The acquisition of social media powerhouse Twitter by Elon Musk, the world’s richest man, raises a host of issues about social media, free speech, and the power of persuasion in our digital age. Twitter already serves as the world’s de facto public square. But it hasn’t been without controversy, including the platform’s decision to ban former President Donald Trump in the wake of his tweets during the January 6 attack on the U.S. Capitol. Under new management, will Twitter become more hospitable to Trump and his allies? Does Twitter have a free speech problem? How will Mr. Musk’s acquisition change the debate about social media and Section 230 of the Telecommunications Act?

Guests for this Broadband Breakfast for Lunch session:

  • Amy Peikoff, Chief Policy Officer, Parler
  • Drew Clark (host), Editor and Publisher, Broadband Breakfast

Amy Peikoff is the Chief Policy Officer of Parler. After completing her Ph.D., she taught at universities (University of Texas, Austin, University of North Carolina, Chapel Hill, United States Air Force Academy) and law schools (Chapman, Southwestern), publishing frequently cited academic articles on privacy law, as well as op-eds in leading newspapers across the country on a range of issues. Just prior to joining Parler, she founded and was President of the Center for the Legalization of Privacy, which submitted an amicus brief in United States v. Facebook in 2019.

Drew Clark is the Editor and Publisher of BroadbandBreakfast.com and a nationally-respected telecommunications attorney. Drew brings experts and practitioners together to advance the benefits provided by broadband. Under the American Recovery and Reinvestment Act of 2009, he served as head of a State Broadband Initiative, the Partnership for a Connected Illinois. He is also the President of the Rural Telecommunications Congress.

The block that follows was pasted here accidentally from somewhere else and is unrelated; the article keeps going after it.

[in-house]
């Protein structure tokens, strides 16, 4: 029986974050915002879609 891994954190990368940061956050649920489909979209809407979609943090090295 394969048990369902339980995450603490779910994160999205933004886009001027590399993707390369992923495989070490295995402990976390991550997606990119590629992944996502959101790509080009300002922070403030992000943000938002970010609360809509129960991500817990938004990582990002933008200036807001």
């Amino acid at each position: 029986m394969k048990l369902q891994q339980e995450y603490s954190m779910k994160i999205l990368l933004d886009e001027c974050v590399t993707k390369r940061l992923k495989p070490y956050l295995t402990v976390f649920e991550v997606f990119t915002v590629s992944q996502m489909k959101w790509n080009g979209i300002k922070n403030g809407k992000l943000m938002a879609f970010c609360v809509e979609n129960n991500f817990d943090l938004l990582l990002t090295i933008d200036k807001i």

Illustration by Mohamed Hassan used with permission

WATCH HERE, or on YouTubeTwitter and Facebook.

As with all Broadband Breakfast Live Online events, the FREE webcasts will take place at 12 Noon ET on Wednesday.

SUBSCRIBE to the Broadband Breakfast YouTube channel. That way, you will be notified when events go live. Watch on YouTubeTwitter and Facebook

See a complete list of upcoming and past Broadband Breakfast Live Online events.

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Section 230

Leave Section 230 Alone, Panelists Urge Government

The debate on what government should — or shouldn’t — do with respect to liability protections for platforms continues.

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Photo of Josh Hammer, Paul Larken and Niam Yaraghi by Douglas Blair via Twitter

WASHINGTON, May 10, 2022 – A panelist at a Heritage Foundation event on Thursday said that the government should not make changes to Section 230, which protects online platforms from being liable for the content their users post.

However, the other panelist, Newsweek Opinion Editor Josh Hammer, said technology companies have been colluding with the government to stifle speech. Hammer said that Section 230 should be interpreted and applied more vigorously against tech platforms.

Countering this view was Niam Yaraghi, senior fellow at the Brookings Institution’s Center for Technology Innovation.

“While I do agree with the notion that what these platforms are doing is not right, I am much more optimistic” than Hammer, Yaraghi said. “I do not really like the government to come in and do anything about it, because I believe that a capitalist market, an open market, would solve the issue in the long run.”

Addressing a question from the moderator about whether antitrust legislation or stricter interpretation of Section 230 should be the tool to require more free speech on big tech platforms, Hammer said that “Section 230 is the better way to go here.”